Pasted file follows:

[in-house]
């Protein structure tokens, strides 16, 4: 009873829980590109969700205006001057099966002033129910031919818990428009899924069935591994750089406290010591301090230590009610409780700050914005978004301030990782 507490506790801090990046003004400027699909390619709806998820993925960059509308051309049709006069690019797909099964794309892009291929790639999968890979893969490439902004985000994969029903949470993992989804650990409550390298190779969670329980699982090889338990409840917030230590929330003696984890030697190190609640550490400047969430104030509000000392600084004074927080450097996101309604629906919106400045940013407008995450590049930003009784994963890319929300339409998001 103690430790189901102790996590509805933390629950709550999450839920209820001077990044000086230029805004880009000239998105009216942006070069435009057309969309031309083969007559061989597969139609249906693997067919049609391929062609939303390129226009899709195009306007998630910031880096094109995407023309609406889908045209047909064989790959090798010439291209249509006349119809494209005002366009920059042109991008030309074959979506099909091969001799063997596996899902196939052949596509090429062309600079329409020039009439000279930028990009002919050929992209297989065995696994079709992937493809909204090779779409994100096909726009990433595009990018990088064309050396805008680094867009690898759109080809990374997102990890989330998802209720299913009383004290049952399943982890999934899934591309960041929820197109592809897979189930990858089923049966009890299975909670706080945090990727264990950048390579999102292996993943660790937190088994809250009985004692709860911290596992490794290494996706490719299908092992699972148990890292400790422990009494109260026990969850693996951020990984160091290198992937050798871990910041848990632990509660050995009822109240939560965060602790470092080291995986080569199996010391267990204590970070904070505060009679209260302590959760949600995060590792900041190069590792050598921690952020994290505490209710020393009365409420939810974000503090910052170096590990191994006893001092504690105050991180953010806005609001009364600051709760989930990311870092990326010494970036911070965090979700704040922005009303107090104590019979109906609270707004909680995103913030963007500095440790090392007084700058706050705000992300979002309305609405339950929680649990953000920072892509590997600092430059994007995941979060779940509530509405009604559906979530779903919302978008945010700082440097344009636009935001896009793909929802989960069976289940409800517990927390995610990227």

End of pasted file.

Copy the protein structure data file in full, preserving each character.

[in-house]
């Protein structure tokens, strides 16, 4: 009873829980590109969700205006001057099966002033129910031919818990428009899924069935591994750089406290010591301090230590009610409780700050914005978004301030990782 507490506790801090990046003004400027699909390619709806998820993925960059509308051309049709006069690019797909099964794309892009291929790639999968890979893969490439902004985000994969029903949470993992989804650990409550390298190779969670329980699982090889338990409840917030230590929330003696984890030697190190609640550490400047969430104030509000000392600084004074927080450097996101309604629906919106400045940013407008995450590049930003009784994963890319929300339409998001 103690430790189901102790996590509805933390629950709550999450839920209820001077990044000086230029805004880009000239998105009216942006070069435009057309969309031309083969007559061989597969139609249906693997067919049609391929062609939303390129226009899709195009306007998630910031880096094109995407023309609406889908045209047909064989790959090798010439291209249509006349119809494209005002366009920059042109991008030309074959979506099909091969001799063997596996899902196939052949596509090429062309600079329409020039009439000279930028990009002919050929992209297989065995696994079709992937493809909204090779779409994100096909726009990433595009990018990088064309050396805008680094867009690898759109080809990374997102990890989330998802209720299913009383004290049952399943982890999934899934591309960041929820197109592809897979189930990858089923049966009890299975909670706080945090990727264990950048390579999102292996993943660790937190088994809250009985004692709860911290596992490794290494996706490719299908092992699972148990890292400790422990009494109260026990969850693996951020990984160091290198992937050798871990910041848990632990509660050995009822109240939560965060602790470092080291995986080569199996010391267990204590970070904070505060009679209260302590959760949600995060590792900041190069590792050598921690952020994290505490209710020393009365409420939810974000503090910052170096590990191994006893001092504690105050991180953010806005609001009364600051709760989930990311870092990326010494970036911070965090979700704040922005009303107090104590019979109906609270707004909680995103913030963007500095440790090392007084700058706050705000992300979002309305609405339950929680649990953000920072892509590997600092430059994007995941979060779940509530509405009604559906979530779903919302978008945010700082440097344009636009935001896009793909929802989960069976289940409800517990927390995610990227």